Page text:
As new technologies emerge and existing ones improve, we’re always creating new defenses against cyber criminals. Just as fast as we develop defenses, however, they learn to use these same new tools to crack them.

Artificial Intelligence (AI) is no exception.

As the benefits add up, many companies have adopted AI features to help run their business, yet many haven’t acknowledged the added risk AI may create. For any solid cybersecurity strategy, it’s important to understand the benefits and weaknesses of all technologies you use.

How AI Helps Protect Us

There’s no question that artificial intelligence and machine learning can automate complicated tasks, making themselves indispensable in today’s industry and economy. When effectively paired with cybersecurity strategies, AI can be a crucial part to any risk mitigation plan.

Machine learning (one type of AI) and threat intelligence can analyze data to determine past mistakes and improve with new, enhanced defense strategies, enabling systems to constantly improve and keep up with changing threats.

AI also allows analysts to respond to threats up to 60 times faster by identifying relationships between threats, suspicious IP addresses, and other factors to determine patterns. AI also speeds up required research or analysis tasks, providing needed data almost instantly so security analysts can make timely, critical decisions.

AI allows us to identify and rectify threats in minutes or even seconds – threats that we might have otherwise missed completely. It understands vulnerabilities, learns from patterns, and provides truly secure authentication.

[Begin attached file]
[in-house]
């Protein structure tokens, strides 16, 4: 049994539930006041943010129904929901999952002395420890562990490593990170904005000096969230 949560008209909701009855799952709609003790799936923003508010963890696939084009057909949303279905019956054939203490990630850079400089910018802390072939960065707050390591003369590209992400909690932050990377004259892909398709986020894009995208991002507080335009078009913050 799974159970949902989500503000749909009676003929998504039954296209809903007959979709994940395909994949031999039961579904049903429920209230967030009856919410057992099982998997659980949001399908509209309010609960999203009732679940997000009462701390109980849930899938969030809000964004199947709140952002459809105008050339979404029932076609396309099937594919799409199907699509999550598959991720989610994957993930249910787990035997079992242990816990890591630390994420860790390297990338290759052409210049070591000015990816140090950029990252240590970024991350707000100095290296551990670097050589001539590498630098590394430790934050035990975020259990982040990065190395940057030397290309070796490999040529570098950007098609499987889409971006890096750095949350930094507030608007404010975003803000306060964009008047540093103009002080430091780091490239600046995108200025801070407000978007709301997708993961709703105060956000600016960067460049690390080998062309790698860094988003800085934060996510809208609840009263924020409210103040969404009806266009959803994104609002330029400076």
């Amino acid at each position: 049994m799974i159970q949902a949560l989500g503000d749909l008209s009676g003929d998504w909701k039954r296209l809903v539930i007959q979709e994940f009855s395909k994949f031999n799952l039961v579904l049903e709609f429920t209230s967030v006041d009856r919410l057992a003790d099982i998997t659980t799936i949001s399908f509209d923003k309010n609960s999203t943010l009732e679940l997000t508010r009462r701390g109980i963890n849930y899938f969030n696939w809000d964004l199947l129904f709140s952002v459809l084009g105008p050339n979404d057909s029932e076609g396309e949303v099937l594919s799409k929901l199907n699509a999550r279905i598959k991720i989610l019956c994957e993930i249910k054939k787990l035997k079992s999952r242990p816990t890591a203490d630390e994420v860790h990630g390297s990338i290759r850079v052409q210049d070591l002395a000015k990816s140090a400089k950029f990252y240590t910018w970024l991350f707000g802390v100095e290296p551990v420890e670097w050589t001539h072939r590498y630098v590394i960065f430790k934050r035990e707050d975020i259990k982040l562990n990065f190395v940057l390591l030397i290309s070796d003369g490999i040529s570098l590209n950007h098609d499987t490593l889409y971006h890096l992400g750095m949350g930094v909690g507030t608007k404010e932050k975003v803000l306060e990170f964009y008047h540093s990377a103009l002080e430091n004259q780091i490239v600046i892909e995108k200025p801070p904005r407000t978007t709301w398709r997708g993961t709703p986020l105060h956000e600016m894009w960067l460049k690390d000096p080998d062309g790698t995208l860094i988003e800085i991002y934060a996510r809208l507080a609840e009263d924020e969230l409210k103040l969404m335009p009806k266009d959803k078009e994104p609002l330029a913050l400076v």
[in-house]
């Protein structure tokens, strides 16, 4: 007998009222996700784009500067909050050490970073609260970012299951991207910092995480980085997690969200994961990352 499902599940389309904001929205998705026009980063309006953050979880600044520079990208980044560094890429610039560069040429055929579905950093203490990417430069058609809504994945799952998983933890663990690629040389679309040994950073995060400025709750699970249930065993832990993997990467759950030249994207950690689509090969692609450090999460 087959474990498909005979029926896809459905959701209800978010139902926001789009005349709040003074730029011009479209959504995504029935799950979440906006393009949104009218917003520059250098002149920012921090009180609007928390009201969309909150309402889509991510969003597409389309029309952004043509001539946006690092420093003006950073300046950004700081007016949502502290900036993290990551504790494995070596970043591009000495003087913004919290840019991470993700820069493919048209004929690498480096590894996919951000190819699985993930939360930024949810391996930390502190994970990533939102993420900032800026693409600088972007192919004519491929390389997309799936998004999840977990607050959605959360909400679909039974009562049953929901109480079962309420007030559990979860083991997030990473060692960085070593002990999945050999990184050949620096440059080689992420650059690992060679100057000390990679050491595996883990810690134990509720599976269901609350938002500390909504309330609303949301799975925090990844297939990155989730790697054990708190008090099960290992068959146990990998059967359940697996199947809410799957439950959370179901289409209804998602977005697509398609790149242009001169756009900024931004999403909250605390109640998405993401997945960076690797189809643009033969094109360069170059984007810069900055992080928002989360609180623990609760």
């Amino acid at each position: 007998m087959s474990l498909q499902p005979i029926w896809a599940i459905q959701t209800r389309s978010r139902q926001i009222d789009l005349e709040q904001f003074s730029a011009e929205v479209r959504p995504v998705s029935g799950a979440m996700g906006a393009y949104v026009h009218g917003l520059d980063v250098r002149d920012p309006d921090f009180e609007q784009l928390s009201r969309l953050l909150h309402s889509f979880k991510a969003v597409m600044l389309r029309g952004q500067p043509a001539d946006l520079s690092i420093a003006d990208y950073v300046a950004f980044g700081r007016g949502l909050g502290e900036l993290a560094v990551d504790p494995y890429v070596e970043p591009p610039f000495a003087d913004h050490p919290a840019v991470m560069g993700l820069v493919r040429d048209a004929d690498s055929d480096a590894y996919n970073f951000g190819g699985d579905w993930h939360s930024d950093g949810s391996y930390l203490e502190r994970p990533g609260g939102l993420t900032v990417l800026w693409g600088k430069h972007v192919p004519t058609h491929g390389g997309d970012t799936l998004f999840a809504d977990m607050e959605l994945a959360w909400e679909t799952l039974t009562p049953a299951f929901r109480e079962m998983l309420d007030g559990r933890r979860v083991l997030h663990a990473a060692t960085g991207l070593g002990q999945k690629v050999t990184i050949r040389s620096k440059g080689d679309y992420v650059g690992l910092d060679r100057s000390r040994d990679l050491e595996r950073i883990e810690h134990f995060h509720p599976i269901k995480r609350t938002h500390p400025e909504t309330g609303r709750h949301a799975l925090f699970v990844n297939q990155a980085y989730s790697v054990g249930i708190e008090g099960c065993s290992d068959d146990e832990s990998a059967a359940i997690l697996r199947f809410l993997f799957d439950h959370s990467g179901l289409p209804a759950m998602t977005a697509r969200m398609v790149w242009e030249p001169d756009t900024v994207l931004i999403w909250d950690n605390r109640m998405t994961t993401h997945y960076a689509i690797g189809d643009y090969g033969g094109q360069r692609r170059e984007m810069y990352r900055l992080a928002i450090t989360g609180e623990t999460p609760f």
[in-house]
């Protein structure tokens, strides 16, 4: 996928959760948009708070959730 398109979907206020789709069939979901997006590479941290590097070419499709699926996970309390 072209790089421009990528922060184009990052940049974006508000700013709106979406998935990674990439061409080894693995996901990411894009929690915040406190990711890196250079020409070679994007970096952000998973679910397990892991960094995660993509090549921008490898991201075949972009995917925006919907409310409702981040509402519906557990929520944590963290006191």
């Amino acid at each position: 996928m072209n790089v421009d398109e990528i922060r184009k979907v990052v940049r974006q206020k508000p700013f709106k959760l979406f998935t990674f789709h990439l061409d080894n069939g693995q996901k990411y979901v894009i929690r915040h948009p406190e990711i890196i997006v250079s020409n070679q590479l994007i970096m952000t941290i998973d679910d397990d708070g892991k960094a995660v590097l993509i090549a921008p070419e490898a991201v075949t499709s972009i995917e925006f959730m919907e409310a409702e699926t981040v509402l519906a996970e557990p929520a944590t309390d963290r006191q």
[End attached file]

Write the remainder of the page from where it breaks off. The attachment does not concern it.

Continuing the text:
These qualities, combined with its ongoing ability to learn and improve, make AI and related tech absolutely essential in today’s fight against cyber crime.

How Cyber Criminals Use AI Against Us

Fortunately, cyber attacks that use machine learning are rare, but their complexity and sophistication mean they can probe even deeper than traditional cyber attacks, causing far more damage.

“It’s possible that by using machine learning, cyber criminals could develop self-learning automated malware, ransomware, social engineering or phishing attacks,” according to ZDNet.

Password-guessing AI can analyze millions of leaked passwords to identify patterns and narrow down the possible options much faster than the standard “brute force” method. AI can also help a hidden malicious payload know when to launch, based on indicators like voice, facial recognition, or geolocation. Poor cybersecurity surrounding open-source models may also create new opportunities for hackers to access critical information.

AI can also learn human behavior, patterns in identifying information, and other private information to assume someone’s identity or create a new, trustworthy entity for malicious purposes. Like we discussed in our webcam security post, once hackers know some of your personal information, they can wreak havoc.

“We need to study how AI can be used in attacks, or we won’t be ready for them,” says Stevens Institute of Technology Chair Giuseppe Ateniese.

The Arms Race

As the AI “arms race” continues, cyber analysts are indeed studying the ways AI, machine learning, and deep learning could be used maliciously in the future. This preparation and awareness will dramatically improve our ability to respond to attacks as they develop.

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